6 Different Types of Trusts To Consider Using

Last updated on: November 17, 2022

One of the best ways to pass along assets and utilize Estate Planning is through a Trust. A Trust is an account that is funded by you, managed by a third party, and given to a recipient of your choosing at the time of your death. Unlike assets in a Will, assets in a Trust will not enter probate. Instead, they will be given immediately to your chosen recipients when you pass away.

Trusts are valued because of their ability to avoid probate, pass along assets efficiently, and contain a wide variety of assets and purposes. For just about every use you can think of, there is a Trust to do the job. So which is right for you? This is just scratching the surface, but here are 6 different types of Trusts that you should consider using:

Revocable Trust

A Revocable Trust is the most common form of Trust. It can be given to any person. It is called “Revocable” because the creator can access the assets they placed into it while they are still living. They can also change the intended recipients at any point if they want.

Irrevocable Trust

An Irrevocable Trust is another standard form of Trust. It is “Irrevocable” because once you create it, you can no longer access anything you place in it or change who it is going to. It is set in stone, unlike a Revocable Trust.

Charitable Trust

A Charitable Trust is one that is going to a charity organization rather than an individual. Charitable Trusts also tend to be Irrevocable.

Special Needs Trust

A Special Needs Trust is one designed to benefit a loved one with special needs who may not be able to properly handle being given the assets directly or would not be properly served by probate. We’ve written a lot about Special Needs Trusts in the past – including how to provide even more than they do.

Spendthrift Trust

A Spendthrift Trust is a Trust where the intended recipient does not have direct access to use the assets as they wish. It’s normally intended for small children, but it could also be used for particularly financially irresponsible loved ones.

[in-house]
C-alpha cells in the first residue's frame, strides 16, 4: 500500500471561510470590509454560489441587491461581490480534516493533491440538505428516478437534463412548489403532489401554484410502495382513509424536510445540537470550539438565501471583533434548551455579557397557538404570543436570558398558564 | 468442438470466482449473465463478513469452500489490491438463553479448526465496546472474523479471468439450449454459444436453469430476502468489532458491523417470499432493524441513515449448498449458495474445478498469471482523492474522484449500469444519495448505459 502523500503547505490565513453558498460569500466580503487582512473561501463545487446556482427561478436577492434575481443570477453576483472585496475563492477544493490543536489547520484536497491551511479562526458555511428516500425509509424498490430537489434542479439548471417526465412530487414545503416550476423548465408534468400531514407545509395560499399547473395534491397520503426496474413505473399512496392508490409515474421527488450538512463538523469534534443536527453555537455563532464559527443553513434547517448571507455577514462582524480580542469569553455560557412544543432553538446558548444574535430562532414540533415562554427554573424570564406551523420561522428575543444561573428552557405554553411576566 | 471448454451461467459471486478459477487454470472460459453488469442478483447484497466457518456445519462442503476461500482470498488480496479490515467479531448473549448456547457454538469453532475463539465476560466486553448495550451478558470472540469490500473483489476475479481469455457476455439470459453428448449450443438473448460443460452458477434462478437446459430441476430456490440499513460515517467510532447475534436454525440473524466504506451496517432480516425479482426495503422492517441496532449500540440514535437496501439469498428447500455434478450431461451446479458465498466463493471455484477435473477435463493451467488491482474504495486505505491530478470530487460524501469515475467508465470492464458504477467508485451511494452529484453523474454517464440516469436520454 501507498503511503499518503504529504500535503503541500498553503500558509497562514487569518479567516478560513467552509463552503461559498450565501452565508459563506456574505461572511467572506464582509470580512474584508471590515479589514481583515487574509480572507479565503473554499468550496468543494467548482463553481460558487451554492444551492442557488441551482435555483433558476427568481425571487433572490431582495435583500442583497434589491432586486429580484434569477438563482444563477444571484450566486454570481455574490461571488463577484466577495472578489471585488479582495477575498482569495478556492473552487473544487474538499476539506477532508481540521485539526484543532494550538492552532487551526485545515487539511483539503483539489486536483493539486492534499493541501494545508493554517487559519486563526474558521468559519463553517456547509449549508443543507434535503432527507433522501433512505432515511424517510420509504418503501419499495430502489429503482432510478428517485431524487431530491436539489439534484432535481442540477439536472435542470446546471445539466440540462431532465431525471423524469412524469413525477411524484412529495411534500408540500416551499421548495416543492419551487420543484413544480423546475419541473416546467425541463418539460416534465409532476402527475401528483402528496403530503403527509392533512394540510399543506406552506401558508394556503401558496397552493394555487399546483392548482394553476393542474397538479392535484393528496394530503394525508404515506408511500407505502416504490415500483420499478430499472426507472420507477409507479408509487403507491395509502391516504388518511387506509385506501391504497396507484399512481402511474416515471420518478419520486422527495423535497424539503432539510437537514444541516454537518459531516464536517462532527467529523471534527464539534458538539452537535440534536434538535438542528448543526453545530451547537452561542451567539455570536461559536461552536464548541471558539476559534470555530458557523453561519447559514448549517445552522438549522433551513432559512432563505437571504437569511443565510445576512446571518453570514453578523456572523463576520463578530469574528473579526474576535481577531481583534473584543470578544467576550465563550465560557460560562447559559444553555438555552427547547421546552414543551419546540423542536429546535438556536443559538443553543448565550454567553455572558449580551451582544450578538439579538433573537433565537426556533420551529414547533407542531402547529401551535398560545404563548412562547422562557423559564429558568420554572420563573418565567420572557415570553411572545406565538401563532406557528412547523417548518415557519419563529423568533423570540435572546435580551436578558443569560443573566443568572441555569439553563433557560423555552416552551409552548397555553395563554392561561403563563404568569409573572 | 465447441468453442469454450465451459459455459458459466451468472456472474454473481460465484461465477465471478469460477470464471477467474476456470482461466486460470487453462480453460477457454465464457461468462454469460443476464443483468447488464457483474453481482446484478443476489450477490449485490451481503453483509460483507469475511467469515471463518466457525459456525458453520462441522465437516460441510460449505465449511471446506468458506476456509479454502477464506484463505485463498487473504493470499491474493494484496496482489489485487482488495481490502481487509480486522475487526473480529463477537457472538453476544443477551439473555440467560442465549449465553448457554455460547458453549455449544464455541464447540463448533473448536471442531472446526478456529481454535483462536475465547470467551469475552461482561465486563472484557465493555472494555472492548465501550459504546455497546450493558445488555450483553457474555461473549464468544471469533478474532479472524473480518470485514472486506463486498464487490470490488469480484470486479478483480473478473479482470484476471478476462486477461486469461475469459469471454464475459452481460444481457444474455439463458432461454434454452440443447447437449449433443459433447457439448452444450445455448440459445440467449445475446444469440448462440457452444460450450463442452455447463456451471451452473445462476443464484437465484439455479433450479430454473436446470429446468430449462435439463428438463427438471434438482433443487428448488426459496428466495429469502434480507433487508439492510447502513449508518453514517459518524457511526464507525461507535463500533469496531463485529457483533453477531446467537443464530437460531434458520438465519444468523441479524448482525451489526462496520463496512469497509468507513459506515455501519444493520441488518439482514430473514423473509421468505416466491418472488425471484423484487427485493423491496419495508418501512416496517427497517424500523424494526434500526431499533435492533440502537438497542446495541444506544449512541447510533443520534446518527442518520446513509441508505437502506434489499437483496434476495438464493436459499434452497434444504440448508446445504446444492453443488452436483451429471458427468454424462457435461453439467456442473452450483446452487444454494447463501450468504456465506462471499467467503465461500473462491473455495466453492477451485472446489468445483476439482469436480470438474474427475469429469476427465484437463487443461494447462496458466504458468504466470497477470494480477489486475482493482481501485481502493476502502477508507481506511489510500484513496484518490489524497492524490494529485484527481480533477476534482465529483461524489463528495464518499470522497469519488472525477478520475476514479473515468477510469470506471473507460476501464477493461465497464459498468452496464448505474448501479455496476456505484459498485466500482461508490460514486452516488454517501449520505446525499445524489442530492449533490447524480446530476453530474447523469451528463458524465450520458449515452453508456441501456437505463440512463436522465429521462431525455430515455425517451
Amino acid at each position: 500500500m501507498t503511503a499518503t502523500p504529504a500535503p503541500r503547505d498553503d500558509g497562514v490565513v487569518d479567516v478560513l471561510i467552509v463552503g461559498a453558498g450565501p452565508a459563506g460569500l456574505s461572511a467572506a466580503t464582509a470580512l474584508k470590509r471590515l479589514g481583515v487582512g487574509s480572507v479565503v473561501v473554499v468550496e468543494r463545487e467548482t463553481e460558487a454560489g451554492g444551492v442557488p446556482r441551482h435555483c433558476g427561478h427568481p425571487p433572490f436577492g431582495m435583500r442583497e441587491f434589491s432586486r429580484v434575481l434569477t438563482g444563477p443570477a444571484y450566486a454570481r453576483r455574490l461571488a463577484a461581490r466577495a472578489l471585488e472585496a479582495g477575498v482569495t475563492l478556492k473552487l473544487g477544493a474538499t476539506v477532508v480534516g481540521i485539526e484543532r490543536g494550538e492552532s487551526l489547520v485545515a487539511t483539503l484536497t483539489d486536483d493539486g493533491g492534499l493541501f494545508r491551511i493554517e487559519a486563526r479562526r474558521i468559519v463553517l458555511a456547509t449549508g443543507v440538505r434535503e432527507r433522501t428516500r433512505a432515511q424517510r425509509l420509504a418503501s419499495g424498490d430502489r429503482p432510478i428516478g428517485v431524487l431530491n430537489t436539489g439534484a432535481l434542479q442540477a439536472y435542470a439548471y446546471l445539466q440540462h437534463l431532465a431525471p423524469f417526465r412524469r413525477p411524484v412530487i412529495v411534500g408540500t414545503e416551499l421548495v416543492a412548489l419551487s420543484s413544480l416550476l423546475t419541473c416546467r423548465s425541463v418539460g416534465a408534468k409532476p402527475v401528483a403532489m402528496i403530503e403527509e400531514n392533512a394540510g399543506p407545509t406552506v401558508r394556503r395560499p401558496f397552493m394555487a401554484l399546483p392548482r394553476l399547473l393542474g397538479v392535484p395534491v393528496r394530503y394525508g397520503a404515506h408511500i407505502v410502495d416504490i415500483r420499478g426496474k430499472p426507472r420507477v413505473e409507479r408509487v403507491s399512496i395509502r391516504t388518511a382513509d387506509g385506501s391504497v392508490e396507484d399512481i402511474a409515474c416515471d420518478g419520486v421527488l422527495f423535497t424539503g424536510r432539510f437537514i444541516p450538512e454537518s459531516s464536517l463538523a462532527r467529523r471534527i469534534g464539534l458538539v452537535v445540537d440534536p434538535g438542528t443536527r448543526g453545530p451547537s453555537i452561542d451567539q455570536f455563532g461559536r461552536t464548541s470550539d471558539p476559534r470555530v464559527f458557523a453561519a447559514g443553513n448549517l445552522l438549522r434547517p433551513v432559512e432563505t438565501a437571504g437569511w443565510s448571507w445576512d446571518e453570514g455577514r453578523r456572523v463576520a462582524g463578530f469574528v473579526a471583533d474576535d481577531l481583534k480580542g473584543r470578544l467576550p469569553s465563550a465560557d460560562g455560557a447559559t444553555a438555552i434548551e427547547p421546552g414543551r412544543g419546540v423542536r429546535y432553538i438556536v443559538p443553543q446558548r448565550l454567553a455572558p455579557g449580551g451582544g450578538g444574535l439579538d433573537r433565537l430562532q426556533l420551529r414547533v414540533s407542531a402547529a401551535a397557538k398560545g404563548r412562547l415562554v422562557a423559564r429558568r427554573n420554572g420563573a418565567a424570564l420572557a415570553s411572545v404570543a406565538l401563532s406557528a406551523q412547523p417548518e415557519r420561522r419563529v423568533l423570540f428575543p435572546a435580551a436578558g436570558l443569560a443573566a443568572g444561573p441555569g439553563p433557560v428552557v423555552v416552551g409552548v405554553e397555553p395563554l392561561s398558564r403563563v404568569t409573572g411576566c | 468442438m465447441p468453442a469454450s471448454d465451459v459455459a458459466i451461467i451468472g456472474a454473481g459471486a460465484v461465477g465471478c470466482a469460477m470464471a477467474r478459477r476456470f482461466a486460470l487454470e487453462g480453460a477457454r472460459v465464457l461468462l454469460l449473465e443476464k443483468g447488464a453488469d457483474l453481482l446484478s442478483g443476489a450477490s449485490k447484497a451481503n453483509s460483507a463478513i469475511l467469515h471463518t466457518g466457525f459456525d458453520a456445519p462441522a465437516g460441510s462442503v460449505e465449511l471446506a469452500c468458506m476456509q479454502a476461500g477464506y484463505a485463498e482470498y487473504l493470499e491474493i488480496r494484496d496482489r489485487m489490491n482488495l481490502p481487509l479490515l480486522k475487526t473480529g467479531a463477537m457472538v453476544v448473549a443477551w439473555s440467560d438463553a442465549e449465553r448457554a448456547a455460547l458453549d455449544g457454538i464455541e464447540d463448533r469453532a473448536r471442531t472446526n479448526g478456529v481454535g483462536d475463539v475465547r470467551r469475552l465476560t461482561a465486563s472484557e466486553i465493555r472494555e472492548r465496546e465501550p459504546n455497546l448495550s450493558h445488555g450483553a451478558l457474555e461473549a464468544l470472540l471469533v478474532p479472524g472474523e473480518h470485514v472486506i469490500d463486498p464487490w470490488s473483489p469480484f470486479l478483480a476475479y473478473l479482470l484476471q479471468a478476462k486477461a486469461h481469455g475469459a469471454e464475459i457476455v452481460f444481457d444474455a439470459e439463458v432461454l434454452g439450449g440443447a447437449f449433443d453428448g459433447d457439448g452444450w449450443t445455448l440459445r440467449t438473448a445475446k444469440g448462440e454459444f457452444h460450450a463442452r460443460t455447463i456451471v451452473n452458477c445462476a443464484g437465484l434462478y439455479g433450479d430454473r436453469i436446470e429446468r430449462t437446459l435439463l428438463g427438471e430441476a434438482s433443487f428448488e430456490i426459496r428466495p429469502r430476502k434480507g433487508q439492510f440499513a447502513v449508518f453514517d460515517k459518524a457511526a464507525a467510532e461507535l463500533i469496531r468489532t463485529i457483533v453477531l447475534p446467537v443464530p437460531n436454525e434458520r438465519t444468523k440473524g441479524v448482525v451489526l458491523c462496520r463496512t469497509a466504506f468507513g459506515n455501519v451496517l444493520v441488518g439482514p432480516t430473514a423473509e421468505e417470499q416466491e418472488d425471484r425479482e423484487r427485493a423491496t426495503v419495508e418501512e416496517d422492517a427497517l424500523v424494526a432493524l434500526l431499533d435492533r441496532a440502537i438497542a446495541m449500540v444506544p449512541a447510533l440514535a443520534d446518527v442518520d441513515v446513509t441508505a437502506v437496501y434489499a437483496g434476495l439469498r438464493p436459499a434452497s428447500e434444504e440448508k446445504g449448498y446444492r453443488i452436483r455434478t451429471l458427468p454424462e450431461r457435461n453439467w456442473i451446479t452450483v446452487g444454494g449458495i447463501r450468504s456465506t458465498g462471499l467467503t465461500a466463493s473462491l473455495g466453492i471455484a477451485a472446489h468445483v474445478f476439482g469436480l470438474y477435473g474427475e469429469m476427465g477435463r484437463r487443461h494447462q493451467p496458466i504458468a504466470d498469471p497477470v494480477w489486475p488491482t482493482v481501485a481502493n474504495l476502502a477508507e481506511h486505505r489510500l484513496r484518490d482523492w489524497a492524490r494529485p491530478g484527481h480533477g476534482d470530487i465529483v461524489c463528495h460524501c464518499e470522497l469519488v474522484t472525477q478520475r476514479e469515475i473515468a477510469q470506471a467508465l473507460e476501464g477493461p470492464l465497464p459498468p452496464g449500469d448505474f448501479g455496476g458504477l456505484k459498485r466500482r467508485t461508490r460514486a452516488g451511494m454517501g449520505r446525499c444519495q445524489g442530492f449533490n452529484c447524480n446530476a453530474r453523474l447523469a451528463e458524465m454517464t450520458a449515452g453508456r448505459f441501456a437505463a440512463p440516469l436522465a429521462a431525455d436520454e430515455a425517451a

Qualified Domestic Trust

A Qualified Domestic Trust is intended to give a foreign citizen spouse of a United States citizen the same benefits that any other spouse would receive. It helps bypass some of the national laws of probate court to treat loved ones with different citizenship equally.

Avoiding Probate with a Revocable Living Trust

Trust attorney in New Jersey

A revocable trust can accomplish the same things as a will does while allowing the surviving family members to avoid probate. This is because a New Jersey-based revocable trust is able to virtually hold almost any asset. When all of the assets are placed in a trust and have a trustee and beneficiaries listed, there is no need to rely on a will to determine the distribution of the assets. 

After the grantor’s death, the trustee of a revocable living trust gains access to the assets immediately after the grantor’s death. The trustee does not have to wait for 10 days to go to the Surrogate Court in order to obtain access to the assets in the trust. This quick turnover allows the trustee to being paying off debts, and taxes, and distribute assets right away without waiting for anyone else. 

Sometimes, the distribution of assets can be a one-time matter. The trustee can pay them out and then their task is over. In some cases, the trustee may need to keep the trust in place and manage it until beneficiaries reach a specific age, or until everyone has exhausted all the funds.

Get the Right Trust For You

At the Matus Law Group, we know a thing or two about Trusts. If you are ready to protect your assets, your family, or your business, we can help find the best Trust to meet your needs. To get started, contact the Matus Law Group today! We’re here to provide you with compassionate and effective counsel. We have unique solutions for unique families!

Christine Matus

Christine Matus

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